Asin and Rahul Sharma got married on 19th January 2016.
Asin and Rahul Sharma shared the good news on her Instagram account
Asin and Rahul Sharma got blessed with a gild child yesterday. She is the couple’s first child. Sharing the news on Instagram, Asin Stated, “We are ecstatic to announce the arrival of our angelic baby girl earlier today. The last nine months have been most special and exciting for the both of us and we would like to thank all our wellwishers and everyone who has been part of our journey for all their love and support.”
Rahul Sharma, the founder of Micromax got married to actress Asin on January 19, 2016, following the Christian rituals. This is how Asin shared the good news with her fans-
A post shared by Asin Thottumkal (@simply.asin) on
Bollywood’s Khiladi, Akshay Kumar played the role of Cupid in Asin and Rahul Sharma’s love story. And being a close friend of Asin, he has shared an adorable picture with Asin’s baby girl with a caption “One joy which is completely unmatched…congratulations to my dearest friends @simply.asin and Rahul on the arrival of their little angel.”
Films about desh bhakti and nationalism were so far the domain of Akshay Kumar. Well, look who’s dropped in! None other than John Abraham with a moustache playing one of the scientists who exploded those series of historic nuclear test at Pokhran on May 11, 1998.
In a voiceover brimming with self-importance we are told that this is a historic happening that needs to be revisited in the same spirit that the 1983 World Cup was celebrated.So here is the underlining assumption: that this film will put the Pokhran test-exploisions on the map of renown on a par with the 1983 World Cup.
There is just one hitch here: cricket and Pokhran are worlds apart. How many of today’s potential moviegoers are interested in knowing what really happened at Pokhran on May 11, 1998? And how capable is this film of shedding illuminating light on the events that led to India becoming a nucleur state?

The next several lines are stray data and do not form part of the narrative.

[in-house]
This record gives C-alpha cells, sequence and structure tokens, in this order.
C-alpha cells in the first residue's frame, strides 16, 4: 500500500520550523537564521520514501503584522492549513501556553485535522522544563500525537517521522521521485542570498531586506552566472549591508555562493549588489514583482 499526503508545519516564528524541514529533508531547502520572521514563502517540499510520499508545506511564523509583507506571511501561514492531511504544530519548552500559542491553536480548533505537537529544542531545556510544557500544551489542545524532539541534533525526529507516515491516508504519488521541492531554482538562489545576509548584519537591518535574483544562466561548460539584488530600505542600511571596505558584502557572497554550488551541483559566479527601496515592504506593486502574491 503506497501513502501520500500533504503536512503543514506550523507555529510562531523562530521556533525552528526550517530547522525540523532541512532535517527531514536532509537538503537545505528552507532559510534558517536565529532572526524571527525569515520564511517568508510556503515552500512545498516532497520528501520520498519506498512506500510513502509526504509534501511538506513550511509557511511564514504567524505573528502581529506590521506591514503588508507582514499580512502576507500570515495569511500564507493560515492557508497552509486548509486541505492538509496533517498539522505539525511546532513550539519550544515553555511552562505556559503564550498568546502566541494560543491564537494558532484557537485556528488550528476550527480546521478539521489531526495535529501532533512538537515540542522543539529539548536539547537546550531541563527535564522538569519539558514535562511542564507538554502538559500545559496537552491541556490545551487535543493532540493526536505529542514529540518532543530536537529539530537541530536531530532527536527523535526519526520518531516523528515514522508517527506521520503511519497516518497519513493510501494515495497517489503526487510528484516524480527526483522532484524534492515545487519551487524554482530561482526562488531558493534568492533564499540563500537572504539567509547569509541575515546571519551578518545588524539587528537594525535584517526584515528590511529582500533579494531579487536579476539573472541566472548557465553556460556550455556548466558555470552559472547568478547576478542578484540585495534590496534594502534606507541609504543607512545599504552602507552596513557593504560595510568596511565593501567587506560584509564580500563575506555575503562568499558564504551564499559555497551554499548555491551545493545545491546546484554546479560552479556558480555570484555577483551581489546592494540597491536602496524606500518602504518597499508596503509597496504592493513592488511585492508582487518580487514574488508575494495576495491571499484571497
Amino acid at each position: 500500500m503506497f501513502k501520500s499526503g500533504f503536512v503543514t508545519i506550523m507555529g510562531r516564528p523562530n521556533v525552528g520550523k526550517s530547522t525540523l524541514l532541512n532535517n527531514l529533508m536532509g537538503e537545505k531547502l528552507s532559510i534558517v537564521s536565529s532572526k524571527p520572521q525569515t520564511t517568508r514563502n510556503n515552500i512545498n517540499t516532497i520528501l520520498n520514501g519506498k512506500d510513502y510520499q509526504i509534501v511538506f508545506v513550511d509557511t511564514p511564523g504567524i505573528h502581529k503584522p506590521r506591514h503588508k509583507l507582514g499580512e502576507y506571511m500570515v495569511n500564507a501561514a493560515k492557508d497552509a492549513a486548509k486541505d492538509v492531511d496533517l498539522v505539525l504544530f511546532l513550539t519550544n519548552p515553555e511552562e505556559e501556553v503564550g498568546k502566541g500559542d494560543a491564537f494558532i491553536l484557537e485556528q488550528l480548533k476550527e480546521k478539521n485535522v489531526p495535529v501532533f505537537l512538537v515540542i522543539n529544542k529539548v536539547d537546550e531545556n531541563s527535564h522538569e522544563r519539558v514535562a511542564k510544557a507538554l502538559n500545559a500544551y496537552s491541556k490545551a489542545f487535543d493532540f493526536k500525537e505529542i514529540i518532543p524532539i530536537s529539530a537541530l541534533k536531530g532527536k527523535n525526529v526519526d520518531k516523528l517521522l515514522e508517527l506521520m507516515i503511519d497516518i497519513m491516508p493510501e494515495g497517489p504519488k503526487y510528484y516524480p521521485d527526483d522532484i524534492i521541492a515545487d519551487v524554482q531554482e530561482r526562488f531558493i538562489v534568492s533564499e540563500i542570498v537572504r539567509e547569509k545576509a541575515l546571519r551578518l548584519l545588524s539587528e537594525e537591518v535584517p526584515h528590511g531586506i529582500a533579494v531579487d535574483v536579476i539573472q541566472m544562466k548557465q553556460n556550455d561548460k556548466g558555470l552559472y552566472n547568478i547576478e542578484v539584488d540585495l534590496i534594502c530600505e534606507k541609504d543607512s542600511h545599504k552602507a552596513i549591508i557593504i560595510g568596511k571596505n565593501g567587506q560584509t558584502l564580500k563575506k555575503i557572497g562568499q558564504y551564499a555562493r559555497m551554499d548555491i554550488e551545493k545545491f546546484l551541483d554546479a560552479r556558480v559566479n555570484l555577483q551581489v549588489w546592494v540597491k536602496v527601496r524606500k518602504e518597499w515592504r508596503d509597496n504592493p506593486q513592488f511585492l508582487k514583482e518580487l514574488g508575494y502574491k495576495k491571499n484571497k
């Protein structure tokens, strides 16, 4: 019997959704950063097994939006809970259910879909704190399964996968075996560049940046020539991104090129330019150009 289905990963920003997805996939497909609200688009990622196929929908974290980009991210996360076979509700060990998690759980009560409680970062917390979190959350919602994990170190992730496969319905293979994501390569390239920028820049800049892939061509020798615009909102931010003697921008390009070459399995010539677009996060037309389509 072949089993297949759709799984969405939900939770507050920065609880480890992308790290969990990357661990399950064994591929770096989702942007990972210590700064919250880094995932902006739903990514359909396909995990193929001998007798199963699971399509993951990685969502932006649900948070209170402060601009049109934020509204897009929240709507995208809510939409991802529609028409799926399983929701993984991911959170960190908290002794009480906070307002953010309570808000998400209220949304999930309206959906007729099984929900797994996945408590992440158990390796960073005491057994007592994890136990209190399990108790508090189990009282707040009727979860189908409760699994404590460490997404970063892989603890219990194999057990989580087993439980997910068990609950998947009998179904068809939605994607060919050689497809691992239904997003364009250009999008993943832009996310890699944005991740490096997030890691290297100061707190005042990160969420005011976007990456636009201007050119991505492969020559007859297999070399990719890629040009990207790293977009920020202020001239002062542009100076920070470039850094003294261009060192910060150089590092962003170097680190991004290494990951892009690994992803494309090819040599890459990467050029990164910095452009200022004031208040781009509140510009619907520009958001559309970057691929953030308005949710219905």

The answer to both the questions is not very encouraging. Not only are today’s audiences disinterested in the subject, the treatment of the theme and the packaging of the plot in “Parmanu” smacks of amateurishness and self-glorification.
Not one shot or frame in the trailer seems to do justice to the momentous events in that small sleepy village of Rajasthan that shook the world.
It certainly seems to have shaken the Americans in the film. And not in a good way.There are shots of Caucasian junior artistes(as ‘American’ as Apu is ‘Indian’ in The Simpsons) fuming and foaming around their mouths bellowing, ‘We must stop them.’
I think the trailer is trying to tell us that the Americans felt enormously threatened when India exploded those test bombs. As threatened as the Britishers were when Mahatma Gandhi undertook the Salt March.
The sequences showing the nuclear devices being assembled look pretty tacky from afar.I sincerely hope I am wrong. But so far what we see in the trailer is an extremely vapid recreation of a historic contingency that reeks of self-glorification for its leading man.
I don’t mind seeing history being manned and augmented by screen heroism. But when the basic situation is compromised by a complete poverty of imagination and insight and when the endeavour is designed to play up only one of the dramatis personae, then it’s time to worry.
Incidentally the director of “Parmanu” Abhishek Sharma earlier made a satire on Osama bin Laden. Is this also a satire by any chance? (BollywoodCountry)